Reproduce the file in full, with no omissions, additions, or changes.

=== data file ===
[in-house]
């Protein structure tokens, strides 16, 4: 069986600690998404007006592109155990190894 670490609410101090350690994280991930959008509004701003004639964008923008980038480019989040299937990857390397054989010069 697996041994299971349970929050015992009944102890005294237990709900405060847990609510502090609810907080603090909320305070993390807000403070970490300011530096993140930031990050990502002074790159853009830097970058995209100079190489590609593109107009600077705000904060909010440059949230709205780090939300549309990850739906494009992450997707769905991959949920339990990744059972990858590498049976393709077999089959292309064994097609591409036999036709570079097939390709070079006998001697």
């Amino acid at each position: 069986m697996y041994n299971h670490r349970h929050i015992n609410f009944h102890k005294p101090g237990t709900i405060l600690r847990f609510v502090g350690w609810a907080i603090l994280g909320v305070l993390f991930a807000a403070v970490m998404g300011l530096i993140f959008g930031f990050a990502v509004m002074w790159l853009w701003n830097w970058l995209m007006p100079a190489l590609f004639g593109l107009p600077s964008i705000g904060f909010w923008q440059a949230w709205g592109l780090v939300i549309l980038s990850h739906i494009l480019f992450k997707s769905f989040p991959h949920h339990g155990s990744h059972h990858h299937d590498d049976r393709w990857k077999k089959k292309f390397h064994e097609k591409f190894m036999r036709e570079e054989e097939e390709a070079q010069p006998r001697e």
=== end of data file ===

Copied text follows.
[in-house]
């Protein structure tokens, strides 16, 4: 069986600690998404007006592109155990190894 670490609410101090350690994280991930959008509004701003004639964008923008980038480019989040299937990857390397054989010069 697996041994299971349970929050015992009944102890005294237990709900405060847990609510502090609810907080603090909320305070993390807000403070970490300011530096993140930031990050990502002074790159853009830097970058995209100079190489590609593109107009600077705000904060909010440059949230709205780090939300549309990850739906494009992450997707769905991959949920339990990744059972990858590498049976393709077999089959292309064994097609591409036999036709570079097939390709070079006998001697």
């Amino acid at each position: 069986m697996y041994n299971h670490r349970h929050i015992n609410f009944h102890k005294p101090g237990t709900i405060l600690r847990f609510v502090g350690w609810a907080i603090l994280g909320v305070l993390f991930a807000a403070v970490m998404g300011l530096i993140f959008g930031f990050a990502v509004m002074w790159l853009w701003n830097w970058l995209m007006p100079a190489l590609f004639g593109l107009p600077s964008i705000g904060f909010w923008q440059a949230w709205g592109l780090v939300i549309l980038s990850h739906i494009l480019f992450k997707s769905f989040p991959h949920h339990g155990s990744h059972h990858h299937d590498d049976r393709w990857k077999k089959k292309f390397h064994e097609k591409f190894m036999r036709e570079e054989e097939e390709a070079q010069p006998r001697e």